This report of the Japanese Technology Evaluation Center (JTEC) began in late 1992 when four agencies of the United States government contacted JTEC to request a study of high-volume, low-cost electronic packaging in Japan. The four agencies that contracted this study were the Department of Commerce (DOC), the National Science Foundation (NSF), the National Aeronautics and Space Administration (NASA), and the Advanced Research Projects Agency (ARPA) of the Department of Defense (DOD). During a meeting held in Washington, DC, on January 8, 1993, representatives from the sponsoring agencies (listed in Appendix D) met with JTEC staff to identify their respective interests in the study. DOC through its charter to assess and report on Japanese technology, and NSF as the lead agency for JTEC, both were primarily interested in the technologies of electronics packaging in Japan; NASA was primarily interested in the reliability of electronics components for spacecraft; and ARPA was primarily interested in assessing the relative strengths of commercial industrial electronics products in the United States and Japan, because of DOD's commitment to increase procurements of affordable components in the commercial marketplace. The representatives from the four sponsoring agencies agreed that the basic goal for the study should be identification of the factors that have made Japan so successful in the field of high-volume electronics.
On request from the sponsors JTEC sought industrial input on the value of such a study to U.S. industry. Dr. Michael J. Kelly, Director of the Manufacturing Research Center at Georgia Tech, agreed to chair the JTEC Electronics Packaging Panel and to organize the meeting to solicit recommendations from the industrial sector. The meeting was held in Washington, D.C., on April 19, 1993. Attendees (listed in Appendix E) generally agreed that Japanese competitive advantages in electronics are based on more than technology. They argued for a study that also investigated the impact of infrastructure, management, investment, and government policies on Japan's dominance in the electronic marketplace. In response to these recommendations, JTEC selected a panel of experts with diverse backgrounds that would enable them to address multiple facets of electronics manufacturing and packaging in Japan. Following is a brief biography of each of the panel members. More detailed biographies of the panelists and of other participants in the Japanese site visits are included in this volume as Appendices A and B, respectively.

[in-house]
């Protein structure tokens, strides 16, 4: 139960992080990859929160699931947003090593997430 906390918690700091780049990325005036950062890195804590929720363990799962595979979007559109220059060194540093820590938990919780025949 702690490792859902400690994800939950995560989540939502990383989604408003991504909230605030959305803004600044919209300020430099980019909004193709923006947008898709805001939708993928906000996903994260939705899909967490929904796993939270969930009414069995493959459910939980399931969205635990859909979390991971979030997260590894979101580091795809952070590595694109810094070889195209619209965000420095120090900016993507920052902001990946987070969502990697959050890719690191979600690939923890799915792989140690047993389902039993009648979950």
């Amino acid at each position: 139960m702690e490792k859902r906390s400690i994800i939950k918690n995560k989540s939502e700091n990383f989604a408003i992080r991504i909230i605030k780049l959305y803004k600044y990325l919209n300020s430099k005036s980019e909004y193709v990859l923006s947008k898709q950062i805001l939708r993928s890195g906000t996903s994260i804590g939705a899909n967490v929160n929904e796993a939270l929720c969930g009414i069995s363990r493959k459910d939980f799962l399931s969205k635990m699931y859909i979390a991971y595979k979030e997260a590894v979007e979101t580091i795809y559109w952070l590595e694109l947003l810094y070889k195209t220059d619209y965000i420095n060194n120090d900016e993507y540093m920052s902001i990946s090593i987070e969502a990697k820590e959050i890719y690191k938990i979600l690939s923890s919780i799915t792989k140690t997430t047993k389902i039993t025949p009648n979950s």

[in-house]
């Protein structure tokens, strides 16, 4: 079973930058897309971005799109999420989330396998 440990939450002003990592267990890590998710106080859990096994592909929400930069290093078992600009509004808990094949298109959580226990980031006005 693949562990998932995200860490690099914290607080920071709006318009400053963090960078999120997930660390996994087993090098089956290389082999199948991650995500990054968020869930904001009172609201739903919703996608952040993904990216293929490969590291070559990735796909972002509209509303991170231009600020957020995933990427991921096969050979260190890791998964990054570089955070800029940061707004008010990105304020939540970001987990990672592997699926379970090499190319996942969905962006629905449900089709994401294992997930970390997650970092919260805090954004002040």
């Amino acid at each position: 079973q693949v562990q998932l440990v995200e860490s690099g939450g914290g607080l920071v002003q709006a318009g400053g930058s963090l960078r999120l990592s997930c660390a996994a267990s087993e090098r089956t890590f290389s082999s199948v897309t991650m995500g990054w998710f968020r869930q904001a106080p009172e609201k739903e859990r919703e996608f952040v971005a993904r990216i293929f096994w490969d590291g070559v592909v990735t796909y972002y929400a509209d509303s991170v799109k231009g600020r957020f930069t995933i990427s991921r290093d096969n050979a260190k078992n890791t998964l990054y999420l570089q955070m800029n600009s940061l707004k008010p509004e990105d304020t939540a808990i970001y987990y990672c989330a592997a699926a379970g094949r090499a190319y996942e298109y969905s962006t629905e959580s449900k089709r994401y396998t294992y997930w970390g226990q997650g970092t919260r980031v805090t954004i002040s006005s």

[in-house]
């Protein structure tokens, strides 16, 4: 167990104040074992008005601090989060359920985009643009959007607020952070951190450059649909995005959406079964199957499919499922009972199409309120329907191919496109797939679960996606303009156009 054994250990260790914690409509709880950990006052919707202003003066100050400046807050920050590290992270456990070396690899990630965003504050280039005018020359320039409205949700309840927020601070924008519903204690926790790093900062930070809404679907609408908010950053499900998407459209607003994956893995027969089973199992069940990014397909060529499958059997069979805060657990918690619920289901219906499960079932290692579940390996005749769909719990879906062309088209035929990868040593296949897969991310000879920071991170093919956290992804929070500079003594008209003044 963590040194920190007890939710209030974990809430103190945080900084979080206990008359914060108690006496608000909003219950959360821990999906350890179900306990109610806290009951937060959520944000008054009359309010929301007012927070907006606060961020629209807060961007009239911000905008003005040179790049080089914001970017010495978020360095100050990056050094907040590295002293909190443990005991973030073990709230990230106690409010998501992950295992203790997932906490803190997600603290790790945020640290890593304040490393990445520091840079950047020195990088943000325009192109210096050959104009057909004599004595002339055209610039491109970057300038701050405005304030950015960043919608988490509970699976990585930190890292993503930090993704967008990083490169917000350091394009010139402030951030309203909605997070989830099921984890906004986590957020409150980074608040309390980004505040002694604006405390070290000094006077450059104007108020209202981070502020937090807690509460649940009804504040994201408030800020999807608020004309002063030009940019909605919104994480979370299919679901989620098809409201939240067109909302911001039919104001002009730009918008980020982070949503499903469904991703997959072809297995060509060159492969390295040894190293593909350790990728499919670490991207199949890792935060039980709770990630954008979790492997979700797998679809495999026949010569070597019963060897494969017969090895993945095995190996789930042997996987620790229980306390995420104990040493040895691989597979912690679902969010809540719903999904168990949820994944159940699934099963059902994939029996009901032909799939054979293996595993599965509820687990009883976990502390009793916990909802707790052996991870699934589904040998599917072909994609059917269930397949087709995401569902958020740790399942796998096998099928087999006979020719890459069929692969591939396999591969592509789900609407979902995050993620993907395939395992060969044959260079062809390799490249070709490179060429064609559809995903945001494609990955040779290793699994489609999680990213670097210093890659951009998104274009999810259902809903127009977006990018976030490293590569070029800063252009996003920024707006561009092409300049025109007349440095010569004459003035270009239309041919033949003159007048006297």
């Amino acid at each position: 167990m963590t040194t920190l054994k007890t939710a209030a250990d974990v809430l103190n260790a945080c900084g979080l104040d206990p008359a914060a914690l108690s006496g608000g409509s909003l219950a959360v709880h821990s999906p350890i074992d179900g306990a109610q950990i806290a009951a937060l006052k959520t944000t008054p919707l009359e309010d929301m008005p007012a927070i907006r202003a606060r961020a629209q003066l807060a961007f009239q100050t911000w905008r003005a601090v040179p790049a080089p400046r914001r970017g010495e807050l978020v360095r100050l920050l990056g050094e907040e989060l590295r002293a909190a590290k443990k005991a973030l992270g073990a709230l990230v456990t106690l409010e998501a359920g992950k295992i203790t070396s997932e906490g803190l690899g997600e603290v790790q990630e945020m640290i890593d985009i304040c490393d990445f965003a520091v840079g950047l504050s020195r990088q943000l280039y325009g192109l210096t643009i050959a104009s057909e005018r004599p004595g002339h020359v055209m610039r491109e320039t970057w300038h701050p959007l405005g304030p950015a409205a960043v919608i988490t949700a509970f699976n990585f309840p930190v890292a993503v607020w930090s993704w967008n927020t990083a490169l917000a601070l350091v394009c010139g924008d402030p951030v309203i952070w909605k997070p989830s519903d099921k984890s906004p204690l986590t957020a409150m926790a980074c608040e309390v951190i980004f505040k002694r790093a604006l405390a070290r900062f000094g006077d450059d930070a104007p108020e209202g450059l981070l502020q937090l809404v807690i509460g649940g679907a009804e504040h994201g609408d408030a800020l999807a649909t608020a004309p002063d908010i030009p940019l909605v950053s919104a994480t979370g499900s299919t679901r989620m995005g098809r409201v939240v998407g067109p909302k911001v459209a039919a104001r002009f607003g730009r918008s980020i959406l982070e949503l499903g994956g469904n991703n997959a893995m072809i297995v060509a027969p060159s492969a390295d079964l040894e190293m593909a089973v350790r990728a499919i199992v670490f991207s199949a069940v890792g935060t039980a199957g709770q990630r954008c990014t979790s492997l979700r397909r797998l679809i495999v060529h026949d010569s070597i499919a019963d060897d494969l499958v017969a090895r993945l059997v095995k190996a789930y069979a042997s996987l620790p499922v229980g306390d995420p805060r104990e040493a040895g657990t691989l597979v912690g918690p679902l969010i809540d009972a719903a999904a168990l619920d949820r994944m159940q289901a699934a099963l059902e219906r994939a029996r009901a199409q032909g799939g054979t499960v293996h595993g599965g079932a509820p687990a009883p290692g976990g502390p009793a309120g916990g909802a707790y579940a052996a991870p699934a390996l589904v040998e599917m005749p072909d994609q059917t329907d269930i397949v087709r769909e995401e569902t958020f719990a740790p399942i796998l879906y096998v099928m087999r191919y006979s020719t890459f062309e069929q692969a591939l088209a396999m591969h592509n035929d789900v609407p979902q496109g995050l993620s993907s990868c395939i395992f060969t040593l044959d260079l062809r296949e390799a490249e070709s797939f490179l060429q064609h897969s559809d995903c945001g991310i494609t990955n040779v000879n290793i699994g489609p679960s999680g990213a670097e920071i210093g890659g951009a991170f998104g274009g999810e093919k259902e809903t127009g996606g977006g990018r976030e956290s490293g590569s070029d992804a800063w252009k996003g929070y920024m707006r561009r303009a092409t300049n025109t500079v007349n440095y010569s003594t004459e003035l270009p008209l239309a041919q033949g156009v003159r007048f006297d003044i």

Dr. Michael Kelly, the panel chair, is Director of the Manufacturing Research Center at Georgia Tech. Prior to his present position he was Director of the Defense Manufacturing Office at the Advanced Research Projects Agency at the Department of Defense. He worked for IBM between 1969 and 1987.
Dr. William Boulton is a professor of strategic management and Director of the Center for International Commerce at Auburn University. Dr. Boulton has spent seven years in managerial and academic positions in Japan, including Visiting Scholar at Japan's Ministry of Finance's Institute for Fiscal and Financial Policy, and Visiting Professor at Keio University's Graduate School of Business Administration.
Mr. John Kukowski is a corporate fellow at Universal Instruments Corporation, where he also held the position of Vice President of Advanced Technology. Mr. Kukowski is presently on sabbatical at Rochester Institute of Technology, where he is assisting in the development of an interdisciplinary electronics design and manufacturing program.
Dr. Gene Meieran is an Intel Fellow whose knowledge of the electronic "food chain," beginning with materials, has established him as a leader in the electronics industry. In addition to his Intel responsibilities, Dr. Meieran is also Director of Research for the MIT Leaders for Manufacturing program.
Dr. Michael Pecht is a professor at the University of Maryland where he is also founder and director of the Computer Aided Life Cycle Engineering (CALCE) Electronic Packaging Research Center. Dr. Pecht is chief editor of IEEE's Transactions on Reliability.
Dr. John Peeples is an Assistant Vice President of Manufacturing for AT&T Global Information Solutions (formerly NCR) and Director of the Manufacturing Technology Research Center. Dr. Peeples is also the leader of the Director of Engineering Peer Team for the General Purpose Product Group.